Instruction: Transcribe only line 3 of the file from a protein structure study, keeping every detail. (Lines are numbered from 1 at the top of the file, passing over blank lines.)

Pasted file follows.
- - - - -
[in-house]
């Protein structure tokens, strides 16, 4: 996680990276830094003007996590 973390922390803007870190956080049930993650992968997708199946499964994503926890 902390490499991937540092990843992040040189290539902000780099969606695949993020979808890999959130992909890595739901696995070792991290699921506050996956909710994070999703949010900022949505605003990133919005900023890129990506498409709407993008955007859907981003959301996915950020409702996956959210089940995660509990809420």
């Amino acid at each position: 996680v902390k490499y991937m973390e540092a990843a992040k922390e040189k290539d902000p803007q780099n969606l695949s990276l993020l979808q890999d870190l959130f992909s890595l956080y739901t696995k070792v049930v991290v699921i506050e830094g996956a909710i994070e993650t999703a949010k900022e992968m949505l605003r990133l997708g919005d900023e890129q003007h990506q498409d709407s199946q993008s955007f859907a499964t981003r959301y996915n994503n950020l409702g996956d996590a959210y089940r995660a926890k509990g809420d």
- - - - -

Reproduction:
């Amino acid at each position: 996680v902390k490499y991937m973390e540092a990843a992040k922390e040189k290539d902000p803007q780099n969606l695949s990276l993020l979808q890999d870190l959130f992909s890595l956080y739901t696995k070792v049930v991290v699921i506050e830094g996956a909710i994070e993650t999703a949010k900022e992968m949505l605003r990133l997708g919005d900023e890129q003007h990506q498409d709407s199946q993008s955007f859907a499964t981003r959301y996915n994503n950020l409702g996956d996590a959210y089940r995660a926890k509990g809420d």